Facing the Holidays This Year

candlesThis year, our holidays — All Saints, Thanksgiving, Advent, and Christmas — will be different and challenging. I’m grateful to be a part of several events from The Upper Room to comfort you during this difficult season.

  • All Saints Service on November 4, 11:00 a.m. (Central Time). Streaming on Facebook and YouTube.
  • Blue Christmas Advent e-Course. Begins November 29. Learn more.
  • Blue Christmas Service from The Upper Room Chapel on December 21, 11:00 a.m. (Central Time). Streaming on Facebook and YouTube.

All Saints Service
I recently wrote about my saints in an article published on The Upper Room’s website. If you don’t have a church family with whom to celebrate All Saints Day, please consider joining us on Facebook or YouTube for an All Saints service from The Upper Room Chapel on Wednesday, November 4, 11:00 a.m. (Central Time). We will gather together, light candles, and name our saints.

Advent e-Course – Blue Christmas
This Advent will undoubtedly prove to be an unusual one. In the midst of a global pandemic, following a contentious presidential election in the U.S., and in the swirl of racial unrest, we long for a vision of the Holy One.

The Upper Room invites you to join us this Advent as we seek the Light in a season of darkness. Together, we will spend daily time reflecting on the light of the season, gather weekly for online worship, and engage in times of prayer and reflection on scripture. Learn more.

Blue Christmas Service
Join us on December 21, 11:00 a.m. (Central Time) for a Blue Christmas Service in The Upper Room Chapel. Streaming on Facebook and YouTube.

My New Book – Walking in the Wilderness

We may be traveling in the wilderness, but we are not alone. We travel together, holding this sacred space for one another. And the Spirit travels with us into our wilderness journey. “Introduction,” Walking in the Wilderness: Seeking God During Lent

I’m excited to announce that my new book has arrived. Walking in the Wilderness: Seeking God During Lent is published by Upper Room Books and available now from your favorite bookseller.

We may be traveling in the wilderness, but we are not alone. We travel together, holding this sacred space for one another. And the Spirit travels with us into our wilderness journey. “Introduction,” Walking in the Wilderness: Seeking God During Lent

Many voices join mine in guiding us through this perilous season. You will find familiar friends and new ones. Prophets, teachers, and wise ones from whom we hear just right the words. Roger Owens, Juanita Campbell Rasmus, Stephen D. Bryant, Roberta Bondi, Safiyah Fosua, Michael Waters, and many others lend their wisdom.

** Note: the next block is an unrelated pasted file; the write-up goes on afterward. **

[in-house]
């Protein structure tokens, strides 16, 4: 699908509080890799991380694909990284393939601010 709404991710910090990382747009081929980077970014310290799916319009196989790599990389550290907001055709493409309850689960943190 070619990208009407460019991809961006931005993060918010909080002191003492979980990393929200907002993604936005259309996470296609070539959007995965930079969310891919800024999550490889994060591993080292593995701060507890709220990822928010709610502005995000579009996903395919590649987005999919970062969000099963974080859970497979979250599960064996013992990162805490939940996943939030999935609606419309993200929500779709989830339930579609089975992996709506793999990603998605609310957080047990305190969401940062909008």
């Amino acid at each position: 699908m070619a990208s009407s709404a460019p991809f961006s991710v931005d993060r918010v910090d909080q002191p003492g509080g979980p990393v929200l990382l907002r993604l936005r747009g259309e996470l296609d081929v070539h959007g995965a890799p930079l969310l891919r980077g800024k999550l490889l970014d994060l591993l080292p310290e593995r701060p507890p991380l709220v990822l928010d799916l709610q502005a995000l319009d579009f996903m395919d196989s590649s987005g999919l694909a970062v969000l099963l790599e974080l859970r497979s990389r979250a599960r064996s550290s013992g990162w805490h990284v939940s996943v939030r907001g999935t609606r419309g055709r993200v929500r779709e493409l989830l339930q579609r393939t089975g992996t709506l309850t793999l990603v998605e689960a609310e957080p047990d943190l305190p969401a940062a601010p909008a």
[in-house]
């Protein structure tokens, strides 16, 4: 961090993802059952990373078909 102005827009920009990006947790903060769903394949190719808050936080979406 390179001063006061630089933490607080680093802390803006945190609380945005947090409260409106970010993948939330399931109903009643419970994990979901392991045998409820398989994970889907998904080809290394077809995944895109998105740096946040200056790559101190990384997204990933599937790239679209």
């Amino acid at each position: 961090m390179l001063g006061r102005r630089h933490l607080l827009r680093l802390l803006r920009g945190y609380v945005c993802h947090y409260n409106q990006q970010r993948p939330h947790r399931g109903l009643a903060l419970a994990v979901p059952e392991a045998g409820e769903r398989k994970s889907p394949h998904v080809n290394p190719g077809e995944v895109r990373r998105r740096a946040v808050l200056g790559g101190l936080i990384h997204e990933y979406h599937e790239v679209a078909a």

On the six Sundays of Lent, I offer spiritual practices that I hope will help guide us through these difficult days. These practices are Being Present, Lament, Lectio Divina, Trust, Compassion, and Hospitality.

Blessings to you during this time of chaos and turmoil. Never forget … You are not alone. You are beloved. Thanks be to God.

Listening to One Another

I’m honored to be in a virtual choir for this video by my friends at Rising Violets (Marie McGilvrey and Jenn Franklin).

Marie wrote the song a few elections back after being saddened by the growing division in this country; at the same time, she began receiving daily visits from a Mockingbird pecking on her backdoor window. Mockingbirds have a beautiful birdsong but are known for singing the songs of other birds. This inspired the song about truly listening to one another, seeing the beauty in diversity and the ultimate oneness we all share.

I hope you’ll watch the video and share it with others who might need these words of hope these days.

Blessings,
Beth

Love Is Our Hope

There is this part of me
That, if it were not
For the singing of the Wood Thrush,
Would feel so hopeless.

There is this part of me
That, if it were not
For the beauty of the yellow butterfly,
Would find no joy.

There is this part of me
That, if it were not for
The wild abandon of a puppy’s play,
Would sink deep into despair.

In this long, hard season
Of sickness
Of death
Of isolation
Of injustice and fear …
Where is our hope?
Where is our joy, our purpose, our anchor?

Our hope comes from each other.
Though we are apart,
We are woven together in the fabric of love.

Our hope comes from within,
From the heart of courage
That beats inside each living being.
From the essence of the Holy One, Knit into our spirits
Before we were imagined.

Our hope comes from the One
Who said that nothing.
Nothing.
Nothing in all creation
Can separate us from Love.

Love.
Love is our joy,
Our purpose,
Our anchor.

Love.
Love is our hope.

Summer Art Market – Purple Elephant Wisdom

Purple Elephant Wisdom Cards

I have contributed several items to the Virtual Summer Art Market at Art & Soul in Nashville, TN. (Art & Soul is an artist’s co-op which supports the arts and creative expression. We offer a variety of classes in a welcoming and inclusive space.)

At the market, you’ll find a fantastic variety of artwork, jewelry, leather handbags, photography and notecards representing thirteen local Nashville artists. I’ve offered several collections of my Purple Elephant Wisdom Cards. You’ll find sets of five or ten assorted elephant wisdom cards, packs of five wisdom cards mounted on colorful card stock (with envelopes), and a full set of 36 deluxe wisdom cards. (Learn more about the Purple Elephant Project.)